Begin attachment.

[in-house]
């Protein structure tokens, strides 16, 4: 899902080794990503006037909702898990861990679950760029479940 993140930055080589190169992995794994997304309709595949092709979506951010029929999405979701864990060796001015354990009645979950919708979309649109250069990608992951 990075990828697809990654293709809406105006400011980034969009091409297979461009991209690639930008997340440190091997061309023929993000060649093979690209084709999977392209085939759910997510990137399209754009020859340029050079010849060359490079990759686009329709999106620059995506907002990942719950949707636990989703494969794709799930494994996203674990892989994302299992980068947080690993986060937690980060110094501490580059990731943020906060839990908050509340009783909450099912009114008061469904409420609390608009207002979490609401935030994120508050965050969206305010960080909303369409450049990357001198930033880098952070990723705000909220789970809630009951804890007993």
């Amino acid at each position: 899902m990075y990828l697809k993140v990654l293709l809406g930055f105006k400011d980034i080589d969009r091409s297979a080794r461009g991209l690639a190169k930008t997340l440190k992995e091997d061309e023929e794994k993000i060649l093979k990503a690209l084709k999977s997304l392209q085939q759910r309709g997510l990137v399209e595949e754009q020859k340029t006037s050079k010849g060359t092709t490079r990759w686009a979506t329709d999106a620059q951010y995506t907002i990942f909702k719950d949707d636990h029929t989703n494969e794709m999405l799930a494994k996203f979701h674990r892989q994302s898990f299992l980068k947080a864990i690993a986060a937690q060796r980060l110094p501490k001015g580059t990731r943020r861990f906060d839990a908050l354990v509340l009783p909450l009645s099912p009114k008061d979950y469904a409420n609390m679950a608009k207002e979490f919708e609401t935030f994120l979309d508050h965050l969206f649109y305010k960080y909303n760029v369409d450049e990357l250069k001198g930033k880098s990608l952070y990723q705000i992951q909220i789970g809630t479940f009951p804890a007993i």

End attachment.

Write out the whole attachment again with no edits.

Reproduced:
[in-house]
């Protein structure tokens, strides 16, 4: 899902080794990503006037909702898990861990679950760029479940 993140930055080589190169992995794994997304309709595949092709979506951010029929999405979701864990060796001015354990009645979950919708979309649109250069990608992951 990075990828697809990654293709809406105006400011980034969009091409297979461009991209690639930008997340440190091997061309023929993000060649093979690209084709999977392209085939759910997510990137399209754009020859340029050079010849060359490079990759686009329709999106620059995506907002990942719950949707636990989703494969794709799930494994996203674990892989994302299992980068947080690993986060937690980060110094501490580059990731943020906060839990908050509340009783909450099912009114008061469904409420609390608009207002979490609401935030994120508050965050969206305010960080909303369409450049990357001198930033880098952070990723705000909220789970809630009951804890007993």
């Amino acid at each position: 899902m990075y990828l697809k993140v990654l293709l809406g930055f105006k400011d980034i080589d969009r091409s297979a080794r461009g991209l690639a190169k930008t997340l440190k992995e091997d061309e023929e794994k993000i060649l093979k990503a690209l084709k999977s997304l392209q085939q759910r309709g997510l990137v399209e595949e754009q020859k340029t006037s050079k010849g060359t092709t490079r990759w686009a979506t329709d999106a620059q951010y995506t907002i990942f909702k719950d949707d636990h029929t989703n494969e794709m999405l799930a494994k996203f979701h674990r892989q994302s898990f299992l980068k947080a864990i690993a986060a937690q060796r980060l110094p501490k001015g580059t990731r943020r861990f906060d839990a908050l354990v509340l009783p909450l009645s099912p009114k008061d979950y469904a409420n609390m679950a608009k207002e979490f919708e609401t935030f994120l979309d508050h965050l969206f649109y305010k960080y909303n760029v369409d450049e990357l250069k001198g930033k880098s990608l952070y990723q705000i992951q909220i789970g809630t479940f009951p804890a007993i």